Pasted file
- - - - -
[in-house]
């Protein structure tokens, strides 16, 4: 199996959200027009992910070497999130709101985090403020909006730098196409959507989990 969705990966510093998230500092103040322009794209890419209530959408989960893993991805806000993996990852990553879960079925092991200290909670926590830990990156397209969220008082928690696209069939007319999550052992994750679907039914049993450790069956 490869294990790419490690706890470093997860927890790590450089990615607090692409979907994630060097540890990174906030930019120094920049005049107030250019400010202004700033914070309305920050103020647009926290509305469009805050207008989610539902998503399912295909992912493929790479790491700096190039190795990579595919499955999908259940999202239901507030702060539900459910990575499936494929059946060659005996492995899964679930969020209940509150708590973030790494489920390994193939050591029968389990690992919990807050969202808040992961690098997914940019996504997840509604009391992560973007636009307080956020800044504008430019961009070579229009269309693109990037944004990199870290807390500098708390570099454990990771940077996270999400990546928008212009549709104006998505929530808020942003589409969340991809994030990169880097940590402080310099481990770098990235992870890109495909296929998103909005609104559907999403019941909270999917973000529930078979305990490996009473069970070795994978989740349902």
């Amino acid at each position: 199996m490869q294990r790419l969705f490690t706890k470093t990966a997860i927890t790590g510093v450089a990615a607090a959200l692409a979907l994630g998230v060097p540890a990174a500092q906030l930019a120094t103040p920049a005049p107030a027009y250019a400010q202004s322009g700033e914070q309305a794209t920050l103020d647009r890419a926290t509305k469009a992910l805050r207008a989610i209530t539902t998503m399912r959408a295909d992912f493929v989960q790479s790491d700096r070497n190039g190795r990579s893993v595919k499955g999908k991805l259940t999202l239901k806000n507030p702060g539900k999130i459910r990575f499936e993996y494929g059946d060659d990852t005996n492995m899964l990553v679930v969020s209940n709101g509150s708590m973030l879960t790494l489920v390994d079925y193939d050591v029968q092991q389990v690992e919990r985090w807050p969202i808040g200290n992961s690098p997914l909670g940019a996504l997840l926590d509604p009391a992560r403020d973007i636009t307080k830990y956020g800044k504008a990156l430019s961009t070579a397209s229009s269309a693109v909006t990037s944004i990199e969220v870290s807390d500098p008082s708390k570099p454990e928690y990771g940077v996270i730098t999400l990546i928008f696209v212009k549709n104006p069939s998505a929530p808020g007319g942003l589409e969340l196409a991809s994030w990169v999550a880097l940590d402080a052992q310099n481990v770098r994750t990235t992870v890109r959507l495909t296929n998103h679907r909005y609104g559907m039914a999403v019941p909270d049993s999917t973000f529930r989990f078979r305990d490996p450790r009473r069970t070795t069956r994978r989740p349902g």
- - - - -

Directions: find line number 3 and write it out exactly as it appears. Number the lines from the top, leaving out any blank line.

């Amino acid at each position: 199996m490869q294990r790419l969705f490690t706890k470093t990966a997860i927890t790590g510093v450089a990615a607090a959200l692409a979907l994630g998230v060097p540890a990174a500092q906030l930019a120094t103040p920049a005049p107030a027009y250019a400010q202004s322009g700033e914070q309305a794209t920050l103020d647009r890419a926290t509305k469009a992910l805050r207008a989610i209530t539902t998503m399912r959408a295909d992912f493929v989960q790479s790491d700096r070497n190039g190795r990579s893993v595919k499955g999908k991805l259940t999202l239901k806000n507030p702060g539900k999130i459910r990575f499936e993996y494929g059946d060659d990852t005996n492995m899964l990553v679930v969020s209940n709101g509150s708590m973030l879960t790494l489920v390994d079925y193939d050591v029968q092991q389990v690992e919990r985090w807050p969202i808040g200290n992961s690098p997914l909670g940019a996504l997840l926590d509604p009391a992560r403020d973007i636009t307080k830990y956020g800044k504008a990156l430019s961009t070579a397209s229009s269309a693109v909006t990037s944004i990199e969220v870290s807390d500098p008082s708390k570099p454990e928690y990771g940077v996270i730098t999400l990546i928008f696209v212009k549709n104006p069939s998505a929530p808020g007319g942003l589409e969340l196409a991809s994030w990169v999550a880097l940590d402080a052992q310099n481990v770098r994750t990235t992870v890109r959507l495909t296929n998103h679907r909005y609104g559907m039914a999403v019941p909270d049993s999917t973000f529930r989990f078979r305990d490996p450790r009473r069970t070795t069956r994978r989740p349902g």